Farmers express concern over Meatco non-payment

A Number of farmers have expressed concern regarding the non-payment of cattle delivered to the Meat Corporation of Namibia (Meatco) for slaughter.

According to Rian van Wyk, cattle farmers have an agreement with Meatco for payment of cattle to be settled within 30 days of delivery but he has been waiting for a payment of N$10 million for 60 days.

“I do not know when they will pay me, but meanwhile I have a bank loan to service, workers to pay and feed to buy for the remaining livestock,” he says.

He further says this is a recurring problem, as last year about 245 commercial livestock farmers faced viability problems following Meatco’s failure to pay N$320 million for cattle delivered to the abattoir.

Another farmer, Echardt Basson, says he opted to deliver slaughter cattle to Meatco’s rival this year and also sell some livestock through auction as he wants to reduce his herd by 200.

“Dealing with Meatco is risky, because you never know when you will get paid in this drought year, when the need for a stable cash flow is vital,” he says.

He believes it’s better for him to get less from other streams than a huge “mirage” from Meatco that never comes.

“Better a sparrow in hand than a dove on the roof,” he says regarding the payment situation.

Andre Esterhuizen says although he is booked to deliver cattle to Meatco in May, June and July, as part of destocking in the face of the drought, he is hopeful he will be paid for his cattle.

In support of the farmers, three agricultural unions wrote to finance and public enterprises minister Iipumbu Shiimi to request his intervention in facilitating payment from Meatco.

In the letter dated 26 April, Namibia National Farmers Union president Adolf Muremi, who also sits on the Meatco board, Namibia Agricultural Union president Thinus Pretorius and Namibia Emerging Commercial Farmers’ Union president Ndahafa Nghifindaka said Namibia can only consume a third of the meat it produces, and the country is reliant on effective export value chains.

They noted that export abattoirs, as the last buyer of beef for export purposes, also stimulate the total cattle value chain.

“If Meatco producers are not being paid on time, history has showed that the auction prices are also negatively affected. During April 2024, sudden delays which were caused “due to unforeseen circumstances” again delayed the on-time payment of Meatco producers.

“Since producers experienced delayed payments in 2022 and 2023, producers can ask if or when delayed payment will again be experienced in 2024. This repeated inability of Meatco to timeously compensate farmers continues to undermine their trust,” said the unions.

“We are, therefore, writing to express our concerns regarding recent payment delays and cancellations of slaughter slots experienced by Meatco producers.”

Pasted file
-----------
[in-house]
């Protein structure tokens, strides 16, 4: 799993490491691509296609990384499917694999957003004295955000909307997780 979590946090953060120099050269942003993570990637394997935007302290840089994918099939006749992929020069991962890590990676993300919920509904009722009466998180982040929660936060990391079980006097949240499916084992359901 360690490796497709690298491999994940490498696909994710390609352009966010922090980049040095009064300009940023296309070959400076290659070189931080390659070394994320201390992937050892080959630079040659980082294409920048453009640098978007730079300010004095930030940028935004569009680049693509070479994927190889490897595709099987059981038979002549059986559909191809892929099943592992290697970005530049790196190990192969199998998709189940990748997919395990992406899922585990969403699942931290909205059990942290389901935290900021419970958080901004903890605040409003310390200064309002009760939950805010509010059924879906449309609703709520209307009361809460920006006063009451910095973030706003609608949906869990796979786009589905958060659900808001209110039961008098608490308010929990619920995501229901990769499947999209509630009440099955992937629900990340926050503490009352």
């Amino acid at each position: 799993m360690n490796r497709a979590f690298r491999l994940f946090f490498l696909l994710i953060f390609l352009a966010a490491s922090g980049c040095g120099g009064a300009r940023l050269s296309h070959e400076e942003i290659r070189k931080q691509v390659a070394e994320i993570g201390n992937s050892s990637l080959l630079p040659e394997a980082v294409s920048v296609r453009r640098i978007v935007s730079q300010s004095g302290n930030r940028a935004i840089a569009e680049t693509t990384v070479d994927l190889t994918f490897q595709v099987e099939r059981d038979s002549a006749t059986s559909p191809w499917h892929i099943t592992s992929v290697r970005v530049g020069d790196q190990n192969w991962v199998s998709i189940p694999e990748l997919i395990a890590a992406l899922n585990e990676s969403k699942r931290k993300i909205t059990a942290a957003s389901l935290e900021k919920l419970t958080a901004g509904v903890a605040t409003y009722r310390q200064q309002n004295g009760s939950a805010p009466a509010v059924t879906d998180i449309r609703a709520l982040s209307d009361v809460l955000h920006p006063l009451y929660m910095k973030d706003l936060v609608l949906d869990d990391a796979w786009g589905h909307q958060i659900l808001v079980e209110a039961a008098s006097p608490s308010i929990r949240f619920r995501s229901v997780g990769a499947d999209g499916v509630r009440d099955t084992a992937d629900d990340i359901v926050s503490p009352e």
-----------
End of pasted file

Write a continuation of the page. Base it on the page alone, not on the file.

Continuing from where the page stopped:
The unions said in addition, northern farmers cannot deliver high-quality livestock to abattoirs for slaughter.

This is because of low producer prices paid to northern communal area (NCA) farmers, which are 40% lower than prices received south of the veterinary cordon fence, according to the Livestock and Livestock Products Board of Namibia (formerly the Meat Board of Namibia).

“These low prices inhibit farmers to expand and produce more quality cattle, which threatens not only the operational viability of NCA abattoirs, but impacts farmer livelihoods and the broader industry,” the unions said.

They implored the government to provide an NCA equalisation fund to cater for the gap in prices, while international markets are being developed and the Code of Good Practice is properly enforced.

“The ongoing drought presents an ideal opportunity for Meatco to navigate their challenges by achieving production targets and reducing financial strain.

“However, this can only be achieved through proactive and transparent communication and with guaranteed payment and slaughter assurances to producers,” said the unions.

The unions asserted that producers need assurance that they can rely on Meatco during these uncertain times.

Questions sent to Meatco chief executive Mwilima Mushokabanji on Tuesday were not answered.

However, Muremi told The Namibian Meatco’s historic debt keeps eating away at its revenue.

He said Meatco had recorded a loss of N$118 million in the 2022/23 financial year, and despite a slight improvement in revenue, historic debt still negatively impacts the company.

“Despite the slight performance in terms of throughput and revenue, the business continues to be haunted by its historic debts that negatively affect its debt-to-equity ratio and discourages the commercial banks from making facilities available that cover the company’s working capital requirements,” Muremi said. – email:

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